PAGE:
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Thread: Besson 956 4v Baritone vís Wessex BR144 4v

  1. So considering the 956 has such a poor reputation, then either the 144 or 2056 will be a big step change improvement over what Iím used to?

  2. #12
    Hi Howellsimon,

    Unless you're regularly playing music that goes below low F# (treble clef) on Baritone, you might do well to consider a 3-valve compensating baritone. They tend to have a better reputation overall for playability and tuning. And, in the case of Wessex, you'd be paying $400 less for the three-valve.
    Adrian L. Quince
    Composer, Conductor, Euphoniumist
    www.adrianquince.com

    Kanstul 976 - SM4U

  3. Hi, I play on a 956, having bought it from Quinn the Eskimo in 2017 for $2745, it was in mint condition.

    Below is a link to a video for a solo competition where I used the horn.

    https://m.youtube.com/watch?v=2a8KUSf79yc

    As the other posts already said, it hasn't got great ergonomics, and the 4th valve is pretty much useless, intonation is quirky, BUT it still sounds and feels like a Besson Sovereign.
    (I've had the 1st and 3rd slides cut, and often have to swap the tuning slide with the longer 4th valve slide to get it to play in tune in warm weather).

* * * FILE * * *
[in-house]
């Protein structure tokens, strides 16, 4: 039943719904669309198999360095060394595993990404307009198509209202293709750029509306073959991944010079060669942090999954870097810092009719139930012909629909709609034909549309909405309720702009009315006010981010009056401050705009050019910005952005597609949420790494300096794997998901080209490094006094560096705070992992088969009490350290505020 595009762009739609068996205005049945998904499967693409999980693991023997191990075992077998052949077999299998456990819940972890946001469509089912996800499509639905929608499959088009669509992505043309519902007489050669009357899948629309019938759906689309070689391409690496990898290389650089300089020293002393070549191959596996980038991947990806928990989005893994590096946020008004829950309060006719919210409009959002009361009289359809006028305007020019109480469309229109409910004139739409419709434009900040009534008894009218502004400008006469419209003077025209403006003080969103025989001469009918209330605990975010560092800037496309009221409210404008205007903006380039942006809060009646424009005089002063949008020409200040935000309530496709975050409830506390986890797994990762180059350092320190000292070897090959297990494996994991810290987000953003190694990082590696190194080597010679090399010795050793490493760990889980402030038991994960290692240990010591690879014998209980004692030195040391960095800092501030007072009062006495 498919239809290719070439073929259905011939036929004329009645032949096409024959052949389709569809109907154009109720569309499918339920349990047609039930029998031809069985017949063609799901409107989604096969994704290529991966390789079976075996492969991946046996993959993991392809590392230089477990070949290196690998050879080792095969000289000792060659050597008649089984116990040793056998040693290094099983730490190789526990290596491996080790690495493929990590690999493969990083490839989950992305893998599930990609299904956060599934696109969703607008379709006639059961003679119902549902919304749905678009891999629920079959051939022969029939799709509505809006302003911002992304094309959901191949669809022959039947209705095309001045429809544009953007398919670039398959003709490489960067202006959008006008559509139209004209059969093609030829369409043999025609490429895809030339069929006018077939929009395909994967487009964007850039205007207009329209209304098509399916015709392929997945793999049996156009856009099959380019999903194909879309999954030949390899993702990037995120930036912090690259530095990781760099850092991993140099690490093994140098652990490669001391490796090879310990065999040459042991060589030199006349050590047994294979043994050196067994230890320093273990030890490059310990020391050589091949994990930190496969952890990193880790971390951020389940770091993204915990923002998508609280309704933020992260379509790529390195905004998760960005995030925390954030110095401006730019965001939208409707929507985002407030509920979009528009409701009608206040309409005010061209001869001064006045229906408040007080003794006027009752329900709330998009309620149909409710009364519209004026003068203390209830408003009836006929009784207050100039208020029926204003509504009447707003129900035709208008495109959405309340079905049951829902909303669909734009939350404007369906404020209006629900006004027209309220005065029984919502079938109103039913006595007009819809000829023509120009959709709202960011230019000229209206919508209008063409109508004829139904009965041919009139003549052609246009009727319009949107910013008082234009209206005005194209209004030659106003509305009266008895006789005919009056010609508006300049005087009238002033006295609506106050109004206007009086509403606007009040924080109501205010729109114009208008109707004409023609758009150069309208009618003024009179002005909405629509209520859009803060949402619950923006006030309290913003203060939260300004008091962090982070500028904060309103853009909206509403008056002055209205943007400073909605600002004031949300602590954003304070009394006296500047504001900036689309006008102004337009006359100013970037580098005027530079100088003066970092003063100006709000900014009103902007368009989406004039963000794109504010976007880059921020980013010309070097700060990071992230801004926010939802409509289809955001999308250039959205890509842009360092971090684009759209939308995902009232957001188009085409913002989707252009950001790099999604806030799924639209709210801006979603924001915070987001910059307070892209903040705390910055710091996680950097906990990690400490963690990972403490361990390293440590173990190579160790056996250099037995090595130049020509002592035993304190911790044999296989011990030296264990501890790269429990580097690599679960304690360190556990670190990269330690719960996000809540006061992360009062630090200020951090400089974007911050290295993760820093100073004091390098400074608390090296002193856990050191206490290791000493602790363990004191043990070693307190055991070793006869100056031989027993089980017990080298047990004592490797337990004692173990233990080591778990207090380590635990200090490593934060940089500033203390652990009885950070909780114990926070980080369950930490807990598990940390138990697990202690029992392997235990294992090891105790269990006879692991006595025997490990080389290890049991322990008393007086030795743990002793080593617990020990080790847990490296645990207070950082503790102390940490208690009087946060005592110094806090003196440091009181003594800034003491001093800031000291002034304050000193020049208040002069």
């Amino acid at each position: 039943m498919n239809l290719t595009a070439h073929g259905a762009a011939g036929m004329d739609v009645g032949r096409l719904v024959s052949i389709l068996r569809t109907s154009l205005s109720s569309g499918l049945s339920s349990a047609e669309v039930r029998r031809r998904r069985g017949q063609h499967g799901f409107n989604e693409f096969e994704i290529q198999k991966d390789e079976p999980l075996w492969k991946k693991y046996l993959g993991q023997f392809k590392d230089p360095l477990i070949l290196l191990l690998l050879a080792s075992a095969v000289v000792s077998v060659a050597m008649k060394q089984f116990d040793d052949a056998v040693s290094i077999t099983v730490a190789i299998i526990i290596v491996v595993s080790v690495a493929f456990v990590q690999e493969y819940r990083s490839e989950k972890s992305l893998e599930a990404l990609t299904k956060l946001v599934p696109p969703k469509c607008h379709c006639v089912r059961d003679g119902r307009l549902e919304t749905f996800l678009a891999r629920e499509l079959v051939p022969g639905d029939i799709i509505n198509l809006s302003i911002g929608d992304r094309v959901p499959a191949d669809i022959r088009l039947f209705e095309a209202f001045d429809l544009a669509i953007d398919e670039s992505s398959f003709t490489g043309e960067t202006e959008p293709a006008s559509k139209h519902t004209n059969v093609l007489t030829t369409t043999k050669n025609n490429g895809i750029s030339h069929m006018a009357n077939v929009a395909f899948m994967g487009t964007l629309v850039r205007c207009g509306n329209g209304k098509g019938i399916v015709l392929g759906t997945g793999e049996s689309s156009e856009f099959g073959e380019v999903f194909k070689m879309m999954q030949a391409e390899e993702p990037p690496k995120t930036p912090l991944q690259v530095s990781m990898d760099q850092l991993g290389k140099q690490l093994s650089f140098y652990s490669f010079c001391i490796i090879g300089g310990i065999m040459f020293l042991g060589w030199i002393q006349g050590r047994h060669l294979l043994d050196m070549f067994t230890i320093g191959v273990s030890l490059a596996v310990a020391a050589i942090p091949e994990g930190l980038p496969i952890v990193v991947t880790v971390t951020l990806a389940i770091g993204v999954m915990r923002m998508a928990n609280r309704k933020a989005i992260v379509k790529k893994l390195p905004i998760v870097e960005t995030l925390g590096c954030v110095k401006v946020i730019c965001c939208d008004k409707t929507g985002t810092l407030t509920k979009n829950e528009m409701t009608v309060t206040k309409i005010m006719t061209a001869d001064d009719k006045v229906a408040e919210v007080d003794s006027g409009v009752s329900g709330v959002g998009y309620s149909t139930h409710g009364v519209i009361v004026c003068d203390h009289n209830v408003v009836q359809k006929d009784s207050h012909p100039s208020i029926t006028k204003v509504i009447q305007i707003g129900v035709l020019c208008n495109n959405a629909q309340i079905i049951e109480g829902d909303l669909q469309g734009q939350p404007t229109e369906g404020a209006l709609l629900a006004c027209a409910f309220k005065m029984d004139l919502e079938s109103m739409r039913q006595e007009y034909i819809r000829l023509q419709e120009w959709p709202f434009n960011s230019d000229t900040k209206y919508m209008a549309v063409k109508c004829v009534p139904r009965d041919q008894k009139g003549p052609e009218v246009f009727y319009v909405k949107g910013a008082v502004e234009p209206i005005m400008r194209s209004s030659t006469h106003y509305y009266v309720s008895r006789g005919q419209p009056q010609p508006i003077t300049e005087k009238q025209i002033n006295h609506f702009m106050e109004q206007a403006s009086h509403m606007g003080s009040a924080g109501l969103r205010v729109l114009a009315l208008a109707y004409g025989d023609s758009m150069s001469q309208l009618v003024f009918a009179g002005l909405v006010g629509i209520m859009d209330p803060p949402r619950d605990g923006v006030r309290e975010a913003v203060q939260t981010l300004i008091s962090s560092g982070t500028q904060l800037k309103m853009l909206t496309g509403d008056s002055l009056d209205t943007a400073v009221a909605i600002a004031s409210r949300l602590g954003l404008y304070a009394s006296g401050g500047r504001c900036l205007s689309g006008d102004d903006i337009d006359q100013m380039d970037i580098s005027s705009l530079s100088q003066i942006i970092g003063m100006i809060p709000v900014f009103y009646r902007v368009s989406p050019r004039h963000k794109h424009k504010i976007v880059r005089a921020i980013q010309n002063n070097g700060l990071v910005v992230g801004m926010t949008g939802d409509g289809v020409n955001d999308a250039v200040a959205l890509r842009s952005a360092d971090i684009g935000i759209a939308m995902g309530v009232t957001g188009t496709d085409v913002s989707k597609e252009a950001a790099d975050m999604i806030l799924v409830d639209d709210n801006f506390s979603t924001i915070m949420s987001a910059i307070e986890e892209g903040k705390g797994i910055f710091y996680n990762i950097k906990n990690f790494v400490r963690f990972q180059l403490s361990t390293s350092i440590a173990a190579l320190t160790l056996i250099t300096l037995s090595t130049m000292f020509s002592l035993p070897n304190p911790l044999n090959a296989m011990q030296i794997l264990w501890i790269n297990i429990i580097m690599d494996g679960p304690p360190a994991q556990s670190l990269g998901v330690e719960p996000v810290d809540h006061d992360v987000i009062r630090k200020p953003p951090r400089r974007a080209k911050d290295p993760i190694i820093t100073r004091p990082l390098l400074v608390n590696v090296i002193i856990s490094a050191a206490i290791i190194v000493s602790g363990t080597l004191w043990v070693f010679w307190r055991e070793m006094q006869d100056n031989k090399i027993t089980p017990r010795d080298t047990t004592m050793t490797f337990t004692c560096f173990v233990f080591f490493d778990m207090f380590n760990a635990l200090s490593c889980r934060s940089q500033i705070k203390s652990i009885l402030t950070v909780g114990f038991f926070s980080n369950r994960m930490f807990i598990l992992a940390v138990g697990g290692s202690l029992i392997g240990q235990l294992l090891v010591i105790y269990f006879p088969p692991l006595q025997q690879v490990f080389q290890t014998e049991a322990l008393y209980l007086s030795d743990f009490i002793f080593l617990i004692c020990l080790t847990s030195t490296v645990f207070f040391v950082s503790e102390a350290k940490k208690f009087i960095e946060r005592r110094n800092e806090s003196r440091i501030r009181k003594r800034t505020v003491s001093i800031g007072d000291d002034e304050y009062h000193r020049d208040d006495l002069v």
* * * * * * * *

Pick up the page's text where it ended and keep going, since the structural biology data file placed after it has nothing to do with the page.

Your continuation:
Prior to buying this horn I was playing a Wessex 3 valve which I bought for 570gbp (plus 120gbp for shipping). Intonation on this horn was hard work, but believe it or not lefreque plates helped. The horn itself, and the valves felt flimsy and the metal feels hollow and light. The sound wasn't anything special (lefreque plates did give it more focus),

    If I was to do more baritone playing (I spend 90% of my time on euph) then I would sell the 956, throw in another $2000 to get a 3 valve Sovereign (German made) or Neo.

    The Prestige I tried in 2009 was absolutely fantastic in every way, just too dark for my taste (and I'll admit that I like the baritone sound brighter than most people).

    I have not tried the Wessex 4 valve, so I will not comment.

  4. #14
    Join Date
    Dec 2015
    Location
    Varese,Italy
    Posts
    176
    Quote Originally Posted by adrian_quince View Post
    Hi Howellsimon,